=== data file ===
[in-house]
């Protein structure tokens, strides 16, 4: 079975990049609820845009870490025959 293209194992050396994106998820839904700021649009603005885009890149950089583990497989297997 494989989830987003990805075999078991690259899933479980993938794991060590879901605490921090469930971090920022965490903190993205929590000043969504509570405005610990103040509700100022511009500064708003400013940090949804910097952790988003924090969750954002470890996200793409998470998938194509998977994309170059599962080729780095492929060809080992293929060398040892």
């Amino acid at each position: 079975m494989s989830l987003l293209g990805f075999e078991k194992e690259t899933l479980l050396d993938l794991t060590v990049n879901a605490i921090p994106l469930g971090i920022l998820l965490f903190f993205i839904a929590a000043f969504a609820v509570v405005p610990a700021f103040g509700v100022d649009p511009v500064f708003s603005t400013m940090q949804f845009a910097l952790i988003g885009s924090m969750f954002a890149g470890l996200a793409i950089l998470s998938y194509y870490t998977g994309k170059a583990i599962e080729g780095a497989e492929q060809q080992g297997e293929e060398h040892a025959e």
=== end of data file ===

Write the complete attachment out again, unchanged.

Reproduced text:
[in-house]
């Protein structure tokens, strides 16, 4: 079975990049609820845009870490025959 293209194992050396994106998820839904700021649009603005885009890149950089583990497989297997 494989989830987003990805075999078991690259899933479980993938794991060590879901605490921090469930971090920022965490903190993205929590000043969504509570405005610990103040509700100022511009500064708003400013940090949804910097952790988003924090969750954002470890996200793409998470998938194509998977994309170059599962080729780095492929060809080992293929060398040892």
């Amino acid at each position: 079975m494989s989830l987003l293209g990805f075999e078991k194992e690259t899933l479980l050396d993938l794991t060590v990049n879901a605490i921090p994106l469930g971090i920022l998820l965490f903190f993205i839904a929590a000043f969504a609820v509570v405005p610990a700021f103040g509700v100022d649009p511009v500064f708003s603005t400013m940090q949804f845009a910097l952790i988003g885009s924090m969750f954002a890149g470890l996200a793409i950089l998470s998938y194509y870490t998977g994309k170059a583990i599962e080729g780095a497989e492929q060809q080992g297997e293929e060398h040892a025959e």